Grading: Grade 2
Built in 1574, the second year of Wanli in the Ming Dynasty, Chik Chuen Wai is the largest walled village among those in the “Nine Alliances of Lek Yuen”. It is therefore granted the name “Tai Wai”, meaning “big village” in Chinese. During the Qing Dynasty, bandits and thieves were rampant. Chik Chuen Wai, a village surrounded by walls, was built by villagers from over twenty different clans, as an attempt to prevent theft. The Wai family was the biggest clan in the village, where the Wai Ancestral Hall can be found.
The village is rectangular in shape. Passing through the entrance gate and going straight inside, you’ll see Hau Wong Temple at the end of the alley. Five narrow horizontal lanes are arranged in an orderly form on both sides. The walls that enclosed the village have long been removed. In the 1920s, the defence tower collapsed and the rest of the houses in the village were renovated. The entrance gate is one of the few relics left on the site that shows the features of the old Chinese walled villages. The gate is inscribed with the Chinese characters of “Chik Chuen Wai”, which means accumulating virtue and having a good heart. A couplet is displayed on the two sides of the gate. Inside the gate stands a shrine dedicated to the Earth God, which is still worshipped by the villagers today.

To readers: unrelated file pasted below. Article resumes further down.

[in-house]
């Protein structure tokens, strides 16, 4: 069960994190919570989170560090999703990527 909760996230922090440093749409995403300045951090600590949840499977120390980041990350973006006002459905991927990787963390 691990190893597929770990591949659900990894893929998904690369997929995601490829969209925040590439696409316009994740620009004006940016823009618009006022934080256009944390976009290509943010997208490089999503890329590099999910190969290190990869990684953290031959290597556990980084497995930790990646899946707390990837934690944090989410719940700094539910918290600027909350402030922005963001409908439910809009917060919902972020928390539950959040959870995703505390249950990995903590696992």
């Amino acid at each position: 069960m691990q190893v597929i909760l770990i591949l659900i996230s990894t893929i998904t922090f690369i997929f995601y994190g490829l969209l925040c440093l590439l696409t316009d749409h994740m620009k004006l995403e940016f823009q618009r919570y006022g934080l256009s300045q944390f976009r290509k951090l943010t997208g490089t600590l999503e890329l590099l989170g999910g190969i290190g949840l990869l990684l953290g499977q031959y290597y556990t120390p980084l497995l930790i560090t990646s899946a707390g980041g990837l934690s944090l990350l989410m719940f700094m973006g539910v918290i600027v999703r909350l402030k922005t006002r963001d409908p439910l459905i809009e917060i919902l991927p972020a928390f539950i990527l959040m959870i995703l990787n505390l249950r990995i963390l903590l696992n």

The project is supported by Lord Wilson Heritage Trust.
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